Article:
Aojie : The simulations are still running. Wait and be patient!

I am trying to be patient when I am writing this. To do something else can help me move my eyes from staring at the green progress bar. It is «terrible» that I have to wait days until I can get the results I want.

PhD student Aojie Hong, patiently waiting during simulations. " Maybe I should have bought a million dollar supercomputer for my PhD."

If you are planning to kill some time like what I am doing now, please continue reading my story.

Many reservoir engineers tend to obtain data as much as possible to calibrate their reservoir simulation models. They believe that the more calibrations they perform, the more accurate the model is, and the lower the uncertainty is. However, in the decision analysis community, people argue that there is no value in uncertainty reduction itself and the value of obtaining more data to further reduce uncertainty must be related to a concrete decision making context. The decision analysis community uses a concept called the Value-of-Information (VOI) to quantify the value created from data.

I have spent several months in figuring out how to assess the VOI in a reservoir simulation model calibration context. Although it is theoretically doable, there is a serious practical issue – it is very computational consuming to calculate the VOI when reservoir simulations are involved. It is because, in order to calculate the VOI, I have to first run simulations to obtain the possible observation data, then calibrate the reservoir simulation models to all the possible data, and finally perform production optimization over all the calibrated models. The whole process needs thousands of reservoir simulation runs. Even though I am using a simple 2D model which requires only seconds to run and a workstation which is more powerful than a regular PC, the total computational time is 2,000 minutes = 33 hours = 1.4 days. What is “worse” is that I am not done with only one VOI calculation, but several calculations for different types of data! It is essential to find a way to shorten the computational time. Maybe I should have bought a million dollar supercomputer for my PhD.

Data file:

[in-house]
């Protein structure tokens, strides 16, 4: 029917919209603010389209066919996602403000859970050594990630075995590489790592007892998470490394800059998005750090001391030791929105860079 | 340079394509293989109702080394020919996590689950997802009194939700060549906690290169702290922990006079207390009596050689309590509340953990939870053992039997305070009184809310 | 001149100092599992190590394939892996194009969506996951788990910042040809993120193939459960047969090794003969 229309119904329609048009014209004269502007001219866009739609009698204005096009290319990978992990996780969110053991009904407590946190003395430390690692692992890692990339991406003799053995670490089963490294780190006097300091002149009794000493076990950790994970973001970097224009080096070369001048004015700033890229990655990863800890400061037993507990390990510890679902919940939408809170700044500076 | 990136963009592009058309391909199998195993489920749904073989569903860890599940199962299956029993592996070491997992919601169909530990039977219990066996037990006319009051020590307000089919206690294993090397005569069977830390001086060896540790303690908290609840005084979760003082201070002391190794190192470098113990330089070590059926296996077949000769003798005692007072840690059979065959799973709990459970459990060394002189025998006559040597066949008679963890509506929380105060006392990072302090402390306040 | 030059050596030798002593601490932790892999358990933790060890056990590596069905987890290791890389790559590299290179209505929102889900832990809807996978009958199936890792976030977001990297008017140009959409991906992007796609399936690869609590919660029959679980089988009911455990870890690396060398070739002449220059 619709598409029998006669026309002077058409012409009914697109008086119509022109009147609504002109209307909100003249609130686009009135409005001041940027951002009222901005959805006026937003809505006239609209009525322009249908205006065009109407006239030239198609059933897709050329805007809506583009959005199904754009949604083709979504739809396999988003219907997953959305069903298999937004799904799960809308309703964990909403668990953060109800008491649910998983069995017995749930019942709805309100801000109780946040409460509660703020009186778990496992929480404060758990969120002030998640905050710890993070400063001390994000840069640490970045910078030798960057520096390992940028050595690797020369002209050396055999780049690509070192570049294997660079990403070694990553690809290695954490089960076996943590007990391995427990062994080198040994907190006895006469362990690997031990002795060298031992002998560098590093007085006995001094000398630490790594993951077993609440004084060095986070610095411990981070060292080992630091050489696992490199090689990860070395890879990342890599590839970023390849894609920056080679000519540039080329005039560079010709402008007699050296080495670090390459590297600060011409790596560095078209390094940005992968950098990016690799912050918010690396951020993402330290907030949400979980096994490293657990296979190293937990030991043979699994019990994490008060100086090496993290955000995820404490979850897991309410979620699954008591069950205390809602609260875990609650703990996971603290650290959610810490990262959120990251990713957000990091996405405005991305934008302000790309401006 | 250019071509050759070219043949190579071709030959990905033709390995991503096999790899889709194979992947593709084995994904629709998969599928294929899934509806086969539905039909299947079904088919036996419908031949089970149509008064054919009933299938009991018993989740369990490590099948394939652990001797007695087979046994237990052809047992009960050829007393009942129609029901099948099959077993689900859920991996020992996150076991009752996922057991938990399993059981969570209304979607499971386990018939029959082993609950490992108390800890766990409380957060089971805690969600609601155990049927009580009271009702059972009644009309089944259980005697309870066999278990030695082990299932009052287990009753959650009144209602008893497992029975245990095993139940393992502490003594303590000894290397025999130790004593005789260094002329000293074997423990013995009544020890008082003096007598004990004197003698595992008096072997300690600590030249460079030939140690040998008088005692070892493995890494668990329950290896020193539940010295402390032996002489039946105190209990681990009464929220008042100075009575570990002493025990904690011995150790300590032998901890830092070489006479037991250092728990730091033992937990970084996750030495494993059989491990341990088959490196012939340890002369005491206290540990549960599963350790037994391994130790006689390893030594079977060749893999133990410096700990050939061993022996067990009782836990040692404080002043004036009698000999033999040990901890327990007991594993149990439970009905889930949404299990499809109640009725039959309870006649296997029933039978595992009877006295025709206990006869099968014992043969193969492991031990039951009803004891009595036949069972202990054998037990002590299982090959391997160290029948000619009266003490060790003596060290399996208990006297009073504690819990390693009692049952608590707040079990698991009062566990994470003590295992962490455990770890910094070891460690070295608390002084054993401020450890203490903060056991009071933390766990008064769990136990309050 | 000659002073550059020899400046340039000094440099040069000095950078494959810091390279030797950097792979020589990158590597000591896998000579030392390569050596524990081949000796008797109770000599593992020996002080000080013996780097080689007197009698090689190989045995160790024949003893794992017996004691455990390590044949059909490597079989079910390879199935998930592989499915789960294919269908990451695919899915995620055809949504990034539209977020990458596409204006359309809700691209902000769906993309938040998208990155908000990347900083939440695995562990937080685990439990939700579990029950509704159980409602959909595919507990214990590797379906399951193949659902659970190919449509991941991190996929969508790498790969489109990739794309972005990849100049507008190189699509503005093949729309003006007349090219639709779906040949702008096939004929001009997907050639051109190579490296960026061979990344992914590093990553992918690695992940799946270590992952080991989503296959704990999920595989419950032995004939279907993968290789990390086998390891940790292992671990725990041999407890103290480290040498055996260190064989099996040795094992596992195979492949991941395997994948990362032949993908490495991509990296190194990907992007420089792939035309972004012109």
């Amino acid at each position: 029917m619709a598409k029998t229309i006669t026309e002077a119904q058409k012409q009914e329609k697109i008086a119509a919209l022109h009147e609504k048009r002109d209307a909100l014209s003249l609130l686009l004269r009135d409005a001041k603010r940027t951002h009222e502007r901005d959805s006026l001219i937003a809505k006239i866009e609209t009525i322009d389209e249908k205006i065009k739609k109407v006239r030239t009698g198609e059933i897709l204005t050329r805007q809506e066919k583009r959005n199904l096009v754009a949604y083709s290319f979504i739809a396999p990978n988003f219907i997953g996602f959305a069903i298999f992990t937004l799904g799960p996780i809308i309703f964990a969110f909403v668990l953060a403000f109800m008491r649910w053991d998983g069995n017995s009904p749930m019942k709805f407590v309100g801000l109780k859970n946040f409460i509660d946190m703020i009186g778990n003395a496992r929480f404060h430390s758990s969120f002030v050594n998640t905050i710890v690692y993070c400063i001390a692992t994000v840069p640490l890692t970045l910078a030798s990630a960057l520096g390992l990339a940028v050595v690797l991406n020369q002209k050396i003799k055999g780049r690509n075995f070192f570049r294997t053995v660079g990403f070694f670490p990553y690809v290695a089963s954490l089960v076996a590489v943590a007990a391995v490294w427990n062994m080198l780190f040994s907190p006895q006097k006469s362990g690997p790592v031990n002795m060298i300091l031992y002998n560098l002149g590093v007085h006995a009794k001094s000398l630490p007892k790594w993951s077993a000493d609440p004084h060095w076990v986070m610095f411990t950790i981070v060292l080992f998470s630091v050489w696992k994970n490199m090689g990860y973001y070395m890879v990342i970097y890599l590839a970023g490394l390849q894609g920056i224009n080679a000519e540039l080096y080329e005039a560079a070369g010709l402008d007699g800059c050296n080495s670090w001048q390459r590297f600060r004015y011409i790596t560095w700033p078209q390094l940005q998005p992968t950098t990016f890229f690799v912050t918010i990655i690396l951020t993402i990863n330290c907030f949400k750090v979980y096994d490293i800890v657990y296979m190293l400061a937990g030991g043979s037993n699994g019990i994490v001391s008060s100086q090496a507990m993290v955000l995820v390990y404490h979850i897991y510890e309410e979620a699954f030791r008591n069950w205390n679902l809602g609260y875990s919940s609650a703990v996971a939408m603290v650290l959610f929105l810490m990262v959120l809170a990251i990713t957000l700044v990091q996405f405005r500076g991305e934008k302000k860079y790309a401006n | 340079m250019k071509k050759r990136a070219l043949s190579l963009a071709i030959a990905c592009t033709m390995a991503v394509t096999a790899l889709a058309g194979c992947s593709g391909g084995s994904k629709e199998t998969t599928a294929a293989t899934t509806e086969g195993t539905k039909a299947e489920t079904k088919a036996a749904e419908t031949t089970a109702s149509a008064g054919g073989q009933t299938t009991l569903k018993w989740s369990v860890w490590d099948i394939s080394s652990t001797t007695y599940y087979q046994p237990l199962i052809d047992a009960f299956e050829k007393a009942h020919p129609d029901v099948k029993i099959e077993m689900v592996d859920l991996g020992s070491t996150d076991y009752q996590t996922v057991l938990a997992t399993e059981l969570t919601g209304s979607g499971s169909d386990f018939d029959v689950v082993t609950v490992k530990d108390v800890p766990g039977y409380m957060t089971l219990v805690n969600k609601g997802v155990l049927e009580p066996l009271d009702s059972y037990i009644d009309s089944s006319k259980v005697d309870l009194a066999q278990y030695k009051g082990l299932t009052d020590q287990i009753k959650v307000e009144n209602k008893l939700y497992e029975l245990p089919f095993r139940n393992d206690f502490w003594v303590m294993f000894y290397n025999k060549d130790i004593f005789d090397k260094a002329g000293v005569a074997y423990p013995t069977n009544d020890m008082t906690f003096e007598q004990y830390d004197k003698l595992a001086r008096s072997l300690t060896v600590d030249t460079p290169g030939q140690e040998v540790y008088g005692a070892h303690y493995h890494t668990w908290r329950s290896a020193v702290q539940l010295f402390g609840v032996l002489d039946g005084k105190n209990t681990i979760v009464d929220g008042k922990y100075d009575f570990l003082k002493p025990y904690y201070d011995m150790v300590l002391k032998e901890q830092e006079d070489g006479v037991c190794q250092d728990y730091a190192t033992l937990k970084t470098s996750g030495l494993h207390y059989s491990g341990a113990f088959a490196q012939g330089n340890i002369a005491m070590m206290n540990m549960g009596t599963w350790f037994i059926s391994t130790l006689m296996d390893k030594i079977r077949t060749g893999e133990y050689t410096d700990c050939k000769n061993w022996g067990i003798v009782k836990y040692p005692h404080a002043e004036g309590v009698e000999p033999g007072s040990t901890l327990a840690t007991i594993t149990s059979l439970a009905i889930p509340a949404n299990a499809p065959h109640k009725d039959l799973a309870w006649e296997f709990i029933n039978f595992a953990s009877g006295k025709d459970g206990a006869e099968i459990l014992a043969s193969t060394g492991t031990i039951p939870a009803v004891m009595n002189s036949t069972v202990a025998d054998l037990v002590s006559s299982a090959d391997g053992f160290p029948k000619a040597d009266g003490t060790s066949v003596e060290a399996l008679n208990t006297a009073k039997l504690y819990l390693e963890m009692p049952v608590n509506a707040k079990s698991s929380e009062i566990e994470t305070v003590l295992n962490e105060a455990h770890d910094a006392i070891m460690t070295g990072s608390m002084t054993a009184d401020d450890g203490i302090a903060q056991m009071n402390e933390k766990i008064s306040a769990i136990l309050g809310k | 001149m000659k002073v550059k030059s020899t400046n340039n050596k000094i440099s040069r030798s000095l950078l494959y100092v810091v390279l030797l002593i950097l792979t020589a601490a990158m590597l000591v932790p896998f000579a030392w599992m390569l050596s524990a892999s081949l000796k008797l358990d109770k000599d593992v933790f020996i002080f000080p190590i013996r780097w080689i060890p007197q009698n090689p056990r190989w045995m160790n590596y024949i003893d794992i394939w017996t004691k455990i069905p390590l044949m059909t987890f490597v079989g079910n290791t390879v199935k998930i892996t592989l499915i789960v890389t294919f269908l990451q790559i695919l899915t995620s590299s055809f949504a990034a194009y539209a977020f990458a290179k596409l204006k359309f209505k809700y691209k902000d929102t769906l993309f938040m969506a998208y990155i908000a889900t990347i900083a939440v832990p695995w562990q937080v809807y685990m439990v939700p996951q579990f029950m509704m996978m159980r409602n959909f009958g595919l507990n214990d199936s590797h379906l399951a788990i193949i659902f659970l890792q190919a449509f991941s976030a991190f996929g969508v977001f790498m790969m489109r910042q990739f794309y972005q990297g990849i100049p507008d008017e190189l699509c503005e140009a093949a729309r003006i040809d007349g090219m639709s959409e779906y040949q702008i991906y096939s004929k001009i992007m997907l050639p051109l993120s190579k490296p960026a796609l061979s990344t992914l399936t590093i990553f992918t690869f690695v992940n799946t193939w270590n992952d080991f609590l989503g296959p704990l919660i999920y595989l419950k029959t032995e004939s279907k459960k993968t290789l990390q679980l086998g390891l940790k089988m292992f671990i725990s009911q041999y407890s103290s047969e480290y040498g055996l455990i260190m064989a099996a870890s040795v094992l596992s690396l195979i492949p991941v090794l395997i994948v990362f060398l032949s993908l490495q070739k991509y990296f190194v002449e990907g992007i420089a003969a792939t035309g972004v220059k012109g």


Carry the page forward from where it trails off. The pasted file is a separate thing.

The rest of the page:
The simulations are still running. Wait and be patient!

Aojie Hong